A Diamond Is Forever / by Rafiq Ebrahim

Hidden behind a jumbo glass of Lassi, (a yogurt drink popular in Pakistan and India), Ustad (a teacher or a master) Bilgrami was sitting buried in deep thoughts in the cafeteria of my friend Minocher’s Writer’s Club. He greeted me cheerlessly and waved me to sit next to him. Obviously, something was weighing heavily on his mind. I ordered coffee and he took out from his pocket a small stone wrapped in a tissue.

“What do you think it is?” he asked.

“Looks like a precious stone, a diamond worth an enormous sum of money.” I replied.

“Ha!” he exclaimed. “Your knowledge of most things is limited. Can’t you see that this is a cheap imitation?”

“I don’t care what it is as I am not at all interested in gems and stones. My talents lie in creative writing and advertising.”

“Ha, ha!” he laughed shortly. “Eighty per cent of the advertising you are exposed to is forgotten within twenty-four hours, so they say. All of the ads created by you in the past fall under this category.”

He was getting harsh and was once again harping on his favorite subject of belittling me. I think the waiter who was filling my cup also heard his comments about me, as I could detect a slight movement of his Hitler-like moustache mocking me. I wouldn’t have taken this from any one else, but Ustad Bilgrami was an exception. He had earned a life-long respect from all of us who were his students decades ago, when he was our sports coach in college. Besides his official duties, he helped us solve our personal problems in a jiffy and guided the naïve youths towards the path of success. No problem was insoluble for him.  Even today in his eighties, his only passion is to help people in distress.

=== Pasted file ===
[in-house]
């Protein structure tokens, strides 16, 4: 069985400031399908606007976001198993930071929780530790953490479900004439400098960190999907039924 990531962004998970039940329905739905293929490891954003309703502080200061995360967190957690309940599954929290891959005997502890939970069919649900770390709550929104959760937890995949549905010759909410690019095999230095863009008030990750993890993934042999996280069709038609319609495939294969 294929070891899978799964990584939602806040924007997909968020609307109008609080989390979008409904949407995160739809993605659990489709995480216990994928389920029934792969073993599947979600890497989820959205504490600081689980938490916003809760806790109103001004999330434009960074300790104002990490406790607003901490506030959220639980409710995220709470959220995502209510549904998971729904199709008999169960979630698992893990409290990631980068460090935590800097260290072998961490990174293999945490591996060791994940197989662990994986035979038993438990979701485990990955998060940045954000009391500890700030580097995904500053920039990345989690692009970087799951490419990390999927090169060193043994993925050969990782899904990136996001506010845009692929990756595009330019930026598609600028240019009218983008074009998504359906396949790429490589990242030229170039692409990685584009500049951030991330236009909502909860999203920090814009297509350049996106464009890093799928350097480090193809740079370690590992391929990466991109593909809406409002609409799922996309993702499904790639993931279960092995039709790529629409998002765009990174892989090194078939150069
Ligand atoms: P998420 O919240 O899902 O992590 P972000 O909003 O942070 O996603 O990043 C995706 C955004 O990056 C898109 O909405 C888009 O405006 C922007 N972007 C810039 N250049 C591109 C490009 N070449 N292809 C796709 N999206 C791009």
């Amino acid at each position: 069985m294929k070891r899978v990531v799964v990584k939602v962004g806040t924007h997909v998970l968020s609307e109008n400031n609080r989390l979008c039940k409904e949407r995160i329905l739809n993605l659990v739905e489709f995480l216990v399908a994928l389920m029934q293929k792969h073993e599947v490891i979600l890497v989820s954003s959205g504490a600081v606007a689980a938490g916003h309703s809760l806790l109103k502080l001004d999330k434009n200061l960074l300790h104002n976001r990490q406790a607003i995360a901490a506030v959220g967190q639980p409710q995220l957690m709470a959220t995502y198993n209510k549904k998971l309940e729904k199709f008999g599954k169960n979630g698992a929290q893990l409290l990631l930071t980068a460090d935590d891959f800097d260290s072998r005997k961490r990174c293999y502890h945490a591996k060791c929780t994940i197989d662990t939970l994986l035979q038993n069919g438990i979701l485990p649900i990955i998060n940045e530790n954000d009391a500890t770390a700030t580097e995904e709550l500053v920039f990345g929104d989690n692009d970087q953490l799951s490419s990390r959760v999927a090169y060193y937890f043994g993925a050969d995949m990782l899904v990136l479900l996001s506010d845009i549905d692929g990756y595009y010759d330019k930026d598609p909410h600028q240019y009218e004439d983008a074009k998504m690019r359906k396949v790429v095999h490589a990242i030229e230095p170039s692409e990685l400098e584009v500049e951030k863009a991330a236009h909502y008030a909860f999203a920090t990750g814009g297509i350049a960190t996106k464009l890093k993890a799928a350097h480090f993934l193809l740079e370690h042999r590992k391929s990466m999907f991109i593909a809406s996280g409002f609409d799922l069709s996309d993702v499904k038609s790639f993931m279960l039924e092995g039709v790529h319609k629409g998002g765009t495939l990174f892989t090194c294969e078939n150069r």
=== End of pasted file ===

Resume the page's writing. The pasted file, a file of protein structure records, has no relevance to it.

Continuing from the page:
“Okay, now let me know what ails you? Can I be of any help?” I asked.

“What bothers me is that how can a person whom you trust stoop so low in his pursuit of material things? Faiza, a daughter of a departed friend, a genuine social worker, inherited a rare piece of diamond worth millions of rupees from her father. She wanted to evaluate the exact price, hence trusted her uncle Haji Arbab, a famous jeweler, to find out its worth. This guy duped her, substituted the real thing with a cheap stone. I have been racking my brains on how to restore the diamond to her.”

“Didn’t you eat enough fish and drank sufficient quantity of lassi,” I asked, as I was sure that the only reason why this eighty-four year old Ustad was still mentally alert and physically agile was because of his fondness of these foods.

He looked at me sternly for a moment and said, “I have an appointment with this Haji Arbab this afternoon at his shop on Tariq Road, and I want you to accompany me. You will pose as a diamond expert from USA, eager to buy rare stones.”

“Me! A diamond expert?” I gasped.                                                       

“Do not get concerned. I will teach you the basics. All you have to say when he shows you the diamond is that it is a fake.”